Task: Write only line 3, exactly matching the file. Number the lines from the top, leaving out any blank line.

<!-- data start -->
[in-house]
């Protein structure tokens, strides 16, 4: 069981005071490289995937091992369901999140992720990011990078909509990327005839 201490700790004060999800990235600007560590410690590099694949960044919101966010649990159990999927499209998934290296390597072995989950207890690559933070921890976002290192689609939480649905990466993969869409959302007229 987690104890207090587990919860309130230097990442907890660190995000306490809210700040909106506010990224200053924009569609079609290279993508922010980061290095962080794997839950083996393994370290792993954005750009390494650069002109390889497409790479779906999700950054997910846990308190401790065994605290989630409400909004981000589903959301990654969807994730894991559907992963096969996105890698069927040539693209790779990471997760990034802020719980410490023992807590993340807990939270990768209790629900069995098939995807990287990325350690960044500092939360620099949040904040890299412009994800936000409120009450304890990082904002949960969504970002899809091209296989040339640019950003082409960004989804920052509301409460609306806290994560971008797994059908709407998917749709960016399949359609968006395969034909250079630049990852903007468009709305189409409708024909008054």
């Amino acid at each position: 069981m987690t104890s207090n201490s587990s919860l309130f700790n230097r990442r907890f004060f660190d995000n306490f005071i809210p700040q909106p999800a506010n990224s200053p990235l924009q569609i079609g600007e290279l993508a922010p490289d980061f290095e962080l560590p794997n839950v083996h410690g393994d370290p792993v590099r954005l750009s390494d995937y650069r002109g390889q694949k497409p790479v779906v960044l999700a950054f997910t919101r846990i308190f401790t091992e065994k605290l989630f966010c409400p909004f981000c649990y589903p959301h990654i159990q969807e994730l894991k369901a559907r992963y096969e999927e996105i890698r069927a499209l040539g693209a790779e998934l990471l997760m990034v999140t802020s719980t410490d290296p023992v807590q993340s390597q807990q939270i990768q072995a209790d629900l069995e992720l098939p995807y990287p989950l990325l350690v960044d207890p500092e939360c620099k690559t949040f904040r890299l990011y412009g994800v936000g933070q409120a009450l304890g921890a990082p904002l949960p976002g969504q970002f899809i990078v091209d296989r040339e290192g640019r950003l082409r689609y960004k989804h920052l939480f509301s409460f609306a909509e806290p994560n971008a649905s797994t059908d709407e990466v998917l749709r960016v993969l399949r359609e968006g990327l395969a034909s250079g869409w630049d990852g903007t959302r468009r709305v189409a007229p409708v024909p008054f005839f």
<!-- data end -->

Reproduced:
């Amino acid at each position: 069981m987690t104890s207090n201490s587990s919860l309130f700790n230097r990442r907890f004060f660190d995000n306490f005071i809210p700040q909106p999800a506010n990224s200053p990235l924009q569609i079609g600007e290279l993508a922010p490289d980061f290095e962080l560590p794997n839950v083996h410690g393994d370290p792993v590099r954005l750009s390494d995937y650069r002109g390889q694949k497409p790479v779906v960044l999700a950054f997910t919101r846990i308190f401790t091992e065994k605290l989630f966010c409400p909004f981000c649990y589903p959301h990654i159990q969807e994730l894991k369901a559907r992963y096969e999927e996105i890698r069927a499209l040539g693209a790779e998934l990471l997760m990034v999140t802020s719980t410490d290296p023992v807590q993340s390597q807990q939270i990768q072995a209790d629900l069995e992720l098939p995807y990287p989950l990325l350690v960044d207890p500092e939360c620099k690559t949040f904040r890299l990011y412009g994800v936000g933070q409120a009450l304890g921890a990082p904002l949960p976002g969504q970002f899809i990078v091209d296989r040339e290192g640019r950003l082409r689609y960004k989804h920052l939480f509301s409460f609306a909509e806290p994560n971008a649905s797994t059908d709407e990466v998917l749709r960016v993969l399949r359609e968006g990327l395969a034909s250079g869409w630049d990852g903007t959302r468009r709305v189409a007229p409708v024909p008054f005839f």